IBM on Monday rolled out new software that allows banks and other financial institutions to connect data repositories strewn across the enterprise, allowing them to integrate, manage, and analyze data generated by their customers.
Meeting the guidelines set down by the upcoming Basel II Capital Accord mandating updated international banking regulations, IBM's Risk and Compliance product can cut down the time it typically takes to identify and reconcile discrepancies in banks' business records from weeks to hours, company officials said. It can do this through its ability to provide a single and integrated view of disparate data sources across the enterprise, they said.
Being able to connect repositories and other unconnected pockets of data through the technology also makes it possible for banks to more accurately gauge future profits, to better position newer products and services to their customers, and to better manage the investment and allocation of assets, company officials said.
The new offering also aims to help banks manage the information requirements associated with the Basel II, including recording, accessing, presenting, and analyzing several years' worth of customer and operational data in a customized way. For instance, for the first time Basel II will ask banks to evaluate the default rates of old loans to customers in a specific industry or geographic location. The Risk and Compliance product helps trace the source of information originally used to determine the risk of loans, and then correlate it to the outcomes of those transactions.
IBM officials look at the Risk and Compliance product as a major opportunity to leverage some of its business intelligence technology to address some of what they see as thorny technical and business issues associated with Basel II.
"When we looked at the pain points users have around Basel II, we recognized we could do something different. So we used our Enterprise Data Warehouse Reference Architecture, which is built on DB2, pSeries servers, and the Total Storage Enterprise Storage Server," said Karen Parrish, IBM vice president in charge of business intelligence. "We then built the Data Warehouse Edition and coupled that with our Banking Data Warehouse, on which banks run their operational business."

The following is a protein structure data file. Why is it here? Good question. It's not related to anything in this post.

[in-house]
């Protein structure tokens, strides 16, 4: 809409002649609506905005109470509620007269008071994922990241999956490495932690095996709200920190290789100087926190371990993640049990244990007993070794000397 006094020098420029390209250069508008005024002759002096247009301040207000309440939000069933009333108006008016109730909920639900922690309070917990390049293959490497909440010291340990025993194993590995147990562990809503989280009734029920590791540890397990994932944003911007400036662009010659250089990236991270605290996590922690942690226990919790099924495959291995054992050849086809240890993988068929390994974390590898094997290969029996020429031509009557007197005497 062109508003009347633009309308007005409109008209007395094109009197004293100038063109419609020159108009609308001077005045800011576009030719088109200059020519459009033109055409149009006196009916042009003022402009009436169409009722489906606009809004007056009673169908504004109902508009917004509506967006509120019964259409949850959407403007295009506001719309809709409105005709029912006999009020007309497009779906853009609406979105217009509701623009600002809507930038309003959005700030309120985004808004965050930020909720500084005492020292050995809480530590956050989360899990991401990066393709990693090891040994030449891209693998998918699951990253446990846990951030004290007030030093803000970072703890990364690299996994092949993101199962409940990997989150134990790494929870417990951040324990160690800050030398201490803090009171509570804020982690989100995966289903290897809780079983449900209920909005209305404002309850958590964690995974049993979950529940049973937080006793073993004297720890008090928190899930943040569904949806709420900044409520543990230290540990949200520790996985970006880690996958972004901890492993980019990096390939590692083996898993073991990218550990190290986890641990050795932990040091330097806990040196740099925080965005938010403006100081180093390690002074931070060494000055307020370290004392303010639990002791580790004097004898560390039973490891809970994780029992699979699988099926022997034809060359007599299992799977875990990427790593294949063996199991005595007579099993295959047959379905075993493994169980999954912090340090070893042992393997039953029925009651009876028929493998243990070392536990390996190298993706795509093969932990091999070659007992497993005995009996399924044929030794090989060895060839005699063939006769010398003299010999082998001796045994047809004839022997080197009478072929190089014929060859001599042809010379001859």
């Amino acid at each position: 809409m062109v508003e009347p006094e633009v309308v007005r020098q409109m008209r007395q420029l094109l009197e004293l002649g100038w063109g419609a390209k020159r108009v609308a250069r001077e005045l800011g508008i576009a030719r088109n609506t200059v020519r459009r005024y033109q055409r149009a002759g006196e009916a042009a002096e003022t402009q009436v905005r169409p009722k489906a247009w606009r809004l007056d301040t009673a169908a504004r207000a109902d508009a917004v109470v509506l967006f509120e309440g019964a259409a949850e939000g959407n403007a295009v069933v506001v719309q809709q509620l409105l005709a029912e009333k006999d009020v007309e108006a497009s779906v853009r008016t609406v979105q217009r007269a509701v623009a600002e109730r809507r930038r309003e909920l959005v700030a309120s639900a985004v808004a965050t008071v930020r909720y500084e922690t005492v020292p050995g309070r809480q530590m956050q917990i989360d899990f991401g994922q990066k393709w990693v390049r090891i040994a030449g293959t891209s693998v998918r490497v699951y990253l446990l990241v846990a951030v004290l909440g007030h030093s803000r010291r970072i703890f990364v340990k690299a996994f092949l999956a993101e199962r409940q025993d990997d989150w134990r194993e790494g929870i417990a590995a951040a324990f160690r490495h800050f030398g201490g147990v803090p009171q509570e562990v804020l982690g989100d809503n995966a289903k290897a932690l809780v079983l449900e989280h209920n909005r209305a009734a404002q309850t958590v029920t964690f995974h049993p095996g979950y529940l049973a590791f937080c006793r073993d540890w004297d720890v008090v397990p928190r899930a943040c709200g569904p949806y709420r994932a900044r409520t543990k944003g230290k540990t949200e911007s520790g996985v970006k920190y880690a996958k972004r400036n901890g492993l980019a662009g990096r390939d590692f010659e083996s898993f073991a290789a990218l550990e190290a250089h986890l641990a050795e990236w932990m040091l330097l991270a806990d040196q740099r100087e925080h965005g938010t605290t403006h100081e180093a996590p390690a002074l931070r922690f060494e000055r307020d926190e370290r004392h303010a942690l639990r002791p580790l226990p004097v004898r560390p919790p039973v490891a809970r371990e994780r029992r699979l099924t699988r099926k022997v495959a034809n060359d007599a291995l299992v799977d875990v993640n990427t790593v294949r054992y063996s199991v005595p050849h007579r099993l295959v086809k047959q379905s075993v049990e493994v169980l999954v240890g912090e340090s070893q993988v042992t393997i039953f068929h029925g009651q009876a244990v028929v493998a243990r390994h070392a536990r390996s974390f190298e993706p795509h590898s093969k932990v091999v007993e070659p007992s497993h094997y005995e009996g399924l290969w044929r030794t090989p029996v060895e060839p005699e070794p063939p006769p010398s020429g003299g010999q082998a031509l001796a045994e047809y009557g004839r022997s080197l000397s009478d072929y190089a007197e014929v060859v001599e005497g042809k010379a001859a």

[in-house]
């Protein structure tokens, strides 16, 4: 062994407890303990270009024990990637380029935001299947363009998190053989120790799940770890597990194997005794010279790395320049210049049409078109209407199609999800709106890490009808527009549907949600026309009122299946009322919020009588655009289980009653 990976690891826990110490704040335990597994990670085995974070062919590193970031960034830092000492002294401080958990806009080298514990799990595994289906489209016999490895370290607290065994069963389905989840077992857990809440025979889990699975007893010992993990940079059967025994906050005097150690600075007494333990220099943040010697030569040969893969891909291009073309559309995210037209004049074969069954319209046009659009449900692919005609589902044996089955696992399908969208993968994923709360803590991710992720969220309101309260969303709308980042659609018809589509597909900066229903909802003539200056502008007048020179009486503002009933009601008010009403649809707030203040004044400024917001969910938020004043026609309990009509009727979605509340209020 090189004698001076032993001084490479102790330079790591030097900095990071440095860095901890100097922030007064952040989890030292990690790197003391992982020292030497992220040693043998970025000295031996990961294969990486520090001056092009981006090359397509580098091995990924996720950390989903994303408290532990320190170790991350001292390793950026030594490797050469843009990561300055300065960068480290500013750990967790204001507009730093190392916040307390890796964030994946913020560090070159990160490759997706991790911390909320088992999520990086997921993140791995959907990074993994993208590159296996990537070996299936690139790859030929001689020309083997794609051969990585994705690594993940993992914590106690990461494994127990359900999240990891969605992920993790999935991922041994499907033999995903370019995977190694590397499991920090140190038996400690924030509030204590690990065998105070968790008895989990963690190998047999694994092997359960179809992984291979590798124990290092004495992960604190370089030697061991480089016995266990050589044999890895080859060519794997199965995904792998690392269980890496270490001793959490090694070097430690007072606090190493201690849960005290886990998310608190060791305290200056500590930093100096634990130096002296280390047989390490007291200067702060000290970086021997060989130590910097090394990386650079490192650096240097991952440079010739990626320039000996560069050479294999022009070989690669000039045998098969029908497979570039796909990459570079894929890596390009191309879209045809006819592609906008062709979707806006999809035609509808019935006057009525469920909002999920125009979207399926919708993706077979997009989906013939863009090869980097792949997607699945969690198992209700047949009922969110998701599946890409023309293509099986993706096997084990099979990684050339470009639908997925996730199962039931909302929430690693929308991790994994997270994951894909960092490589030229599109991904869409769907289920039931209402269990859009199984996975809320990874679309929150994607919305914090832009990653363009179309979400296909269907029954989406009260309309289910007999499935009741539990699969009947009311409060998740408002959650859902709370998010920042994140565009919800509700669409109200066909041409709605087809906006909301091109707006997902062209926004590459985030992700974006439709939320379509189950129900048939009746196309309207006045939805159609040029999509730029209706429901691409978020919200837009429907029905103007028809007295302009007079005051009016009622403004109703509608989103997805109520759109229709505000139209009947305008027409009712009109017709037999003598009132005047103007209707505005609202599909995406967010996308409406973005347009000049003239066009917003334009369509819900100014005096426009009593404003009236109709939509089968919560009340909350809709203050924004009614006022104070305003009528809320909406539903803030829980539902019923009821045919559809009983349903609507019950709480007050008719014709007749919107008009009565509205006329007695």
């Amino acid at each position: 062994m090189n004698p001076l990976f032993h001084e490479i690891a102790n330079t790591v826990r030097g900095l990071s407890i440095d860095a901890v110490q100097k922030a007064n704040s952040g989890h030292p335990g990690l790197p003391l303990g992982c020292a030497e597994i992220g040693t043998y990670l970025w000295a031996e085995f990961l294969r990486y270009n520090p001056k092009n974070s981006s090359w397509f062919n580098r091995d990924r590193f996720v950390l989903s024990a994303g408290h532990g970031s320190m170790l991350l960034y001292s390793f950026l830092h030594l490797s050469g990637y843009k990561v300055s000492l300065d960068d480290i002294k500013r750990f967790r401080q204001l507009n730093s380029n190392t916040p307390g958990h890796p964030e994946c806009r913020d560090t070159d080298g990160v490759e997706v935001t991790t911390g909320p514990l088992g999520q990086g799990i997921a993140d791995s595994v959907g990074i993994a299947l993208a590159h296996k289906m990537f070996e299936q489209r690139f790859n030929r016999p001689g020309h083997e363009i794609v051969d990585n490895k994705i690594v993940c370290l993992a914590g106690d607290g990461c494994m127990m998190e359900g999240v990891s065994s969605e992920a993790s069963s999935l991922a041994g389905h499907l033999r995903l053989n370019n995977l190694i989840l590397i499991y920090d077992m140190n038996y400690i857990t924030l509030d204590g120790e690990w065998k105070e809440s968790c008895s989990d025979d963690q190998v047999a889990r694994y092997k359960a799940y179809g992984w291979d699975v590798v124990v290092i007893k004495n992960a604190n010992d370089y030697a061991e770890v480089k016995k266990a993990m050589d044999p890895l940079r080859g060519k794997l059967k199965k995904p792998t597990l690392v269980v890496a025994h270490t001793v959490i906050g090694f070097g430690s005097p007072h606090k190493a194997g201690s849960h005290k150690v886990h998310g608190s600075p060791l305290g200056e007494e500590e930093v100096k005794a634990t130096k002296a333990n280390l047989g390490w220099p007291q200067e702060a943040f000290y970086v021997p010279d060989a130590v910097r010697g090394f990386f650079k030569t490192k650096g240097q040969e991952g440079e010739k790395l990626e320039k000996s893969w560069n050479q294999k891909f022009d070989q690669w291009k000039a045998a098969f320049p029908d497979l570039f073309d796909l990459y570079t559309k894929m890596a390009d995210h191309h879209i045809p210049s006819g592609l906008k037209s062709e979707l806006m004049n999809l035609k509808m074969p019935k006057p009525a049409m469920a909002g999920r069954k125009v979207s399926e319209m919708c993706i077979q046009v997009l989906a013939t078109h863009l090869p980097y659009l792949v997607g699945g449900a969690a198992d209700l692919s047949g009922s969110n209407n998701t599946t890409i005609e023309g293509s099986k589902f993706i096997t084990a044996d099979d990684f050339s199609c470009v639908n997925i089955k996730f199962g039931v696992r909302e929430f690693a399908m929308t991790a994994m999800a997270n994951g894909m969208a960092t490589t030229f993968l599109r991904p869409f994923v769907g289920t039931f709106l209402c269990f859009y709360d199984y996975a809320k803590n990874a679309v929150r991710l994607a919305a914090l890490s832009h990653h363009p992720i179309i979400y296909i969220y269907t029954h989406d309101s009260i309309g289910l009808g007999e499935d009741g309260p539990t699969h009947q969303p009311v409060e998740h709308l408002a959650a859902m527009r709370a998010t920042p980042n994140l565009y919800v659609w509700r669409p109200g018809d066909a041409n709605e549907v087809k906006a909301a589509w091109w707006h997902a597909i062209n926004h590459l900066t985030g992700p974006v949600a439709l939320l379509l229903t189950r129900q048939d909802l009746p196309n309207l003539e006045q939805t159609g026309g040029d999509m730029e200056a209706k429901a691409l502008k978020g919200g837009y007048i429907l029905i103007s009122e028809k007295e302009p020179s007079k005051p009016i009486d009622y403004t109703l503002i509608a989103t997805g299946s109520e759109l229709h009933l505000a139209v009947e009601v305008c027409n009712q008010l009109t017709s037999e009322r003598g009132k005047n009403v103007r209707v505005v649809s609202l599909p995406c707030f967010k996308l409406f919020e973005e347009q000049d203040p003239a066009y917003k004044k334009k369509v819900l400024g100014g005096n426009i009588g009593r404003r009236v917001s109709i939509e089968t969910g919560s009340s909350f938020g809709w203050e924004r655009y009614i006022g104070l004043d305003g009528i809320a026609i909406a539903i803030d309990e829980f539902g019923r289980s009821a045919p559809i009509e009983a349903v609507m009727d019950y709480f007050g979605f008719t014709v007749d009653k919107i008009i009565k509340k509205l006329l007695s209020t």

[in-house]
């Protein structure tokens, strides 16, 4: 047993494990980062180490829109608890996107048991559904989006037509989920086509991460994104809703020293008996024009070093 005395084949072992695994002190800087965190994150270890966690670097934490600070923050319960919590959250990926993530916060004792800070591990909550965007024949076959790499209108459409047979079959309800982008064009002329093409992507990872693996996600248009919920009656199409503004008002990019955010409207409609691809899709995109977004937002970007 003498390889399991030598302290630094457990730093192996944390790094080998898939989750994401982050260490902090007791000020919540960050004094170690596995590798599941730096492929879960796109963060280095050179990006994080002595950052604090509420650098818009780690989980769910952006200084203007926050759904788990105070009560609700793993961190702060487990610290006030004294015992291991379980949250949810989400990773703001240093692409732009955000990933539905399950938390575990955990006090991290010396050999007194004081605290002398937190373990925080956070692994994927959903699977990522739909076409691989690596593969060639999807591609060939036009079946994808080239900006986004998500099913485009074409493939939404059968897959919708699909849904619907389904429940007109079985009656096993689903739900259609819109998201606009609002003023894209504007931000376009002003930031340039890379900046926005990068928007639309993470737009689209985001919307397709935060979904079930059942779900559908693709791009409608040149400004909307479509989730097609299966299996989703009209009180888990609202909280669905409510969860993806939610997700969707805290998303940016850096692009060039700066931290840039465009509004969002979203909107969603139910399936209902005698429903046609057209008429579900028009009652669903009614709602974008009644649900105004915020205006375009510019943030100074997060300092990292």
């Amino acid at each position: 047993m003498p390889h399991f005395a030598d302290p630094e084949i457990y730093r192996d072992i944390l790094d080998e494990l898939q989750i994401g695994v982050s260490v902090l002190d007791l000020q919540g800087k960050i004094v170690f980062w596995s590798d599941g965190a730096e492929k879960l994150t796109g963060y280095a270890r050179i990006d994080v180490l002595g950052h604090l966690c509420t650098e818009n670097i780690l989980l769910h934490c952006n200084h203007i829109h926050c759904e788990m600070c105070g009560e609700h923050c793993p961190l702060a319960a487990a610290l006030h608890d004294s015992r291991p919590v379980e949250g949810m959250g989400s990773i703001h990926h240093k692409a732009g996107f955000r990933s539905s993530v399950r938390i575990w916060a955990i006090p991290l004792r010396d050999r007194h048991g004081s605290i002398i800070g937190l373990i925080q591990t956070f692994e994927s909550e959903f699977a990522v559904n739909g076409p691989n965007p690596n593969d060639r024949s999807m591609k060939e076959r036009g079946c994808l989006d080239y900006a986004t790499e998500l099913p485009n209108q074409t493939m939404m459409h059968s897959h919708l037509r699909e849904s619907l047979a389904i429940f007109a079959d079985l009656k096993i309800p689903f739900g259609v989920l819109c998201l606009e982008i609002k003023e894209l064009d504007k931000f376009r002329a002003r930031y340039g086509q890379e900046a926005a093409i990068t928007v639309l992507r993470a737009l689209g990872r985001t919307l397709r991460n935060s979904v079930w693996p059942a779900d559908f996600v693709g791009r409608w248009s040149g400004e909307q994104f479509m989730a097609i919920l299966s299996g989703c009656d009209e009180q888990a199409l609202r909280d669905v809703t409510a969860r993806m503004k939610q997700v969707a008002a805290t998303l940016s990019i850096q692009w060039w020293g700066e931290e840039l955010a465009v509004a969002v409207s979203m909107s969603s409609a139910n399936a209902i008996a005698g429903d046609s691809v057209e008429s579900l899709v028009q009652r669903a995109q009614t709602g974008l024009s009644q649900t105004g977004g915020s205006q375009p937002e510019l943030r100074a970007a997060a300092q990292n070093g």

Parrish said IBM could have addressed the problem using just its Enterprise Warehouse application to handle all of the regulatory compliance around Basel II. But the solution the company decided on was more appropriate given the amount of data the Basel II standard was asking banks to accommodate, along with the more sophisticated analytical capabilities they typically require.
But with products such as Risk and Compliance, Parrish believes IBM can also push business intelligence technologies further down inside an organization where it can address a wider range of problems.
"We honestly believe that the BI of the past was really designed for a subset of users in an enterprise who understood deep analytics, the PhDs in analytics," Parrish said. "But our view is you can't solve business problems unless we move (BI) closer to the user, and that is where our investments are going."
Many of the implementations of IBM's new product will be carried out by its Business Consulting Services group and a range of business partners specializing in dealing with financial institutions.
The Risk and Compliance offering available immediately and carries with an entry-level price of approximately US$350,000, according to the company.
For more information about Risk and Compliance, users and developers can go to http://www.ibm.com .